Prevention of Early Readmission in Elderly Congestive Heart Failure Patients
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|ClinicalTrials.gov Identifier: NCT00000475|
Recruitment Status : Completed
First Posted : October 28, 1999
Last Update Posted : February 18, 2016
|Condition or disease||Intervention/treatment||Phase|
|Cardiovascular Diseases Heart Diseases Heart Failure, Congestive Heart Failure||Behavioral: health education||Phase 2|
The prevalence of congestive heart failure increases progressively with advancing age, and congestive heart failure is a major cause of mortality, morbidity, and diminished quality of life in the elderly. Not only is congestive heart failure the most common cardiovascular indication for hospitalization in patients 65 years or older, but frequent repetitive hospitalizations, occurring in 30-50 percent of patients within three to six months of initial discharge, create an imposing cost burden in caring for these patients. A pilot study conducted at the grantee institution has shown that elderly congestive heart failure patients at risk for early readmission can be identified at the time of initial hospitalization, that up to 50 percent of readmissions are potentially preventable, and that a non-pharmacologic treatment strategy consisting of patient education, medication analysis, discharge planning, and enhanced follow-up is feasible and may reduce readmissions by 30 to 50 percent.
In the feasibility study, patients were randomly assigned to receive intervention or standard care over a four year period. Patients were stratified into readmission risk categories of high or moderate based on the presence of four independent risk factors for readmission defined in a prior study at Jewish Hospital in St. Louis. The risk factors included: four or more prior hospitalizations within the preceding five-year interval, previous history of congestive heart failure, hypocholesterolemia, and right bundle-branch block on the admitting electrocardiogram. The study intervention consisted of individualized patient education using teaching materials specifically designed for the study; a careful review of medications with specific recommendations designed to eliminate unnecessary drugs, decrease the number of dosing intervals, improve compliance, and minimize side effects; early discharge planning; and enhanced post-discharge follow-up. The primary endpoints were rehospitalization within 90 days after initial hospital discharge and the cumulative number of days hospitalized during follow-up. Principal secondary endpoints included analyses of the effect of the study intervention on compliance with prescribed medications, dietary sodium intake, incidence of adverse drug reactions, patient knowledge and understanding of congestive heart failure, patient-assessed quality of life, and the overall cost of medical care.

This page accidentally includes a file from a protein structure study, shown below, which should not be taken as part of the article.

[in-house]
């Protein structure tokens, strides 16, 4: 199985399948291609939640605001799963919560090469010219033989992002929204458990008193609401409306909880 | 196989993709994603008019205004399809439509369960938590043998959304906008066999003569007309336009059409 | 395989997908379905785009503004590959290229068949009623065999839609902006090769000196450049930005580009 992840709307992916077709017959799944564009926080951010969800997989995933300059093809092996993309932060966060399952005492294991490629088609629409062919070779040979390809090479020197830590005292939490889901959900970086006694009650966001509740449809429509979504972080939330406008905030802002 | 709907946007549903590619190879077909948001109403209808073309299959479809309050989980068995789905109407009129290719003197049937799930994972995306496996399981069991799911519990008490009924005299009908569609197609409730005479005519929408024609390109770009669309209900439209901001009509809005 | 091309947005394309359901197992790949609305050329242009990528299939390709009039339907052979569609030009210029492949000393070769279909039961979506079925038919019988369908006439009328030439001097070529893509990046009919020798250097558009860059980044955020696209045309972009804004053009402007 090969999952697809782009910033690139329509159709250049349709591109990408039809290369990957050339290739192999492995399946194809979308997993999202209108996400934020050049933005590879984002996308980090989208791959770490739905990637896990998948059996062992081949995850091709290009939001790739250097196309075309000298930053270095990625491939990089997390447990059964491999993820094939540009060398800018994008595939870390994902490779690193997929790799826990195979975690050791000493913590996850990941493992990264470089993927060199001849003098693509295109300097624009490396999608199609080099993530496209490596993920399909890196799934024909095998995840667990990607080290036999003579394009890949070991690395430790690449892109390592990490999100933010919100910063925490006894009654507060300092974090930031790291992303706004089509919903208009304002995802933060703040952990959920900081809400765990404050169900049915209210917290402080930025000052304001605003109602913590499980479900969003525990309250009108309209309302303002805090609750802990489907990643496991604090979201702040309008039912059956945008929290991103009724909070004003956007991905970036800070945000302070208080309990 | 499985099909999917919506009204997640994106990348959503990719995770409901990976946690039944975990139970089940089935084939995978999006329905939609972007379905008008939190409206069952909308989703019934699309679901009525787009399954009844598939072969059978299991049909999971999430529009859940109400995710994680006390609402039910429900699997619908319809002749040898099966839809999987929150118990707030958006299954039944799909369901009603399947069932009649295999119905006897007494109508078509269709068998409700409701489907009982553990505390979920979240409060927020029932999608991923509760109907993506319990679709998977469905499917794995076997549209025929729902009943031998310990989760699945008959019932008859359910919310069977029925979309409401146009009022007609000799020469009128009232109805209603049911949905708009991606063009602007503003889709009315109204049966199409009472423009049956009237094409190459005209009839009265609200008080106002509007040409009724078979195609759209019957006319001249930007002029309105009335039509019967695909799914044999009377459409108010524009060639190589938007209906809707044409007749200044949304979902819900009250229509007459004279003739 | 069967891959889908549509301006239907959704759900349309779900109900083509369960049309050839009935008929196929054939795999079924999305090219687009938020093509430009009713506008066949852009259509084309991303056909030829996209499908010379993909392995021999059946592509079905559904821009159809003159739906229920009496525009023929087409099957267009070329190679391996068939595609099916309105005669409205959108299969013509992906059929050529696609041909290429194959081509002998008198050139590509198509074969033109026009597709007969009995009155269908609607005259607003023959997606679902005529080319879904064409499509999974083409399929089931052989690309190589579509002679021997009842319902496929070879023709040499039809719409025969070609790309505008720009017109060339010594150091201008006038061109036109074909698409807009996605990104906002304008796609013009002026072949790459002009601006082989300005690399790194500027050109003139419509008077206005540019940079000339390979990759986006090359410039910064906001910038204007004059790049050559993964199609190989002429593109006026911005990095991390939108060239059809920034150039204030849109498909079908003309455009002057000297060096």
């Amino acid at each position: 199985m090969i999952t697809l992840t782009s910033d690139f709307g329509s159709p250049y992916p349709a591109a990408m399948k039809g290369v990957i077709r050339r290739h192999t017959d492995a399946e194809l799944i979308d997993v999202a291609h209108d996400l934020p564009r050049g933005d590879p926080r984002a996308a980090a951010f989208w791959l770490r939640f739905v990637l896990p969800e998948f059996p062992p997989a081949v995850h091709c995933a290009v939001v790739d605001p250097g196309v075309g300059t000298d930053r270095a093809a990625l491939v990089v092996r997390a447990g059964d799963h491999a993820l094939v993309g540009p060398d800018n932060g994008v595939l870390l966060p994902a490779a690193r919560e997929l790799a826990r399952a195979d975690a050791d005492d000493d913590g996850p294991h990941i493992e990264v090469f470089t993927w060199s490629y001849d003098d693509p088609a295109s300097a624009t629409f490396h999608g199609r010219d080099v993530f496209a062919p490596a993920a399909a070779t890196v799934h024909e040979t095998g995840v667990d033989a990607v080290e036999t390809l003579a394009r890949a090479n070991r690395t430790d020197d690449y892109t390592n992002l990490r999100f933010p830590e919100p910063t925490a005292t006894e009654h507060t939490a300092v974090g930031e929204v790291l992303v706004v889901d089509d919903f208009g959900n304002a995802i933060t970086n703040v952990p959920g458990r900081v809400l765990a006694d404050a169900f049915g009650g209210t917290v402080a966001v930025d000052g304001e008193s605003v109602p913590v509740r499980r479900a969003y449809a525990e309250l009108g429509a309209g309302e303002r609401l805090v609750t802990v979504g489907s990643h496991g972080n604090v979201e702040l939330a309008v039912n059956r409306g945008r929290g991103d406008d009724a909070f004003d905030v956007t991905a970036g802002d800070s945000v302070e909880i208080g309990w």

In the full-scale trial, 140 patients were assigned to the control group which received all standard treatments and services ordered by their physicians. A total of 142 patients were assigned to the treatment group which received intensive education about congestive heart failure and its treatment by an experienced cardiovascular research nurse, using a teaching booklet developed by study investigators for geriatric patients with heart failure. Treatment group patients also received individualized dietary assessment and instruction given by a registered dietitian; consultation with social-service personnel to facilitate discharge planning and care after discharge; an analysis of medications by a geriatric cardiologist who made specific recommendations to eliminate unnecessary medications and simplify the overall regimen; and intensive follow-up after discharge. The goals of follow-up were to reinforce the patient's education, ensure compliance with medications and diet, and identify recurrent symptoms amenable to treatment on an outpatient basis. The primary outcome measure was survival for 90 days without hospital readmission. Secondary endpoints included the number of readmissions for any cause, the number of readmissions for congestive heart failure, the cumulative number of days of hospitalization during follow-up, quality-of-life scores, and the overall cost of medical care.
The study completion date listed in this record was obtained from the "End Date" entered in the Protocol Registration and Results System (PRS) record.
|Study Type :||Interventional (Clinical Trial)|
|Study Start Date :||April 1990|
|Study Completion Date :||March 1995|
To learn more about this study, you or your doctor may contact the study research staff using the contact information provided by the sponsor.
Please refer to this study by its ClinicalTrials.gov identifier (NCT number): NCT00000475
|OverallOfficial:||Michael Rich||Jewish Hospital and St. Mary's Healthcare|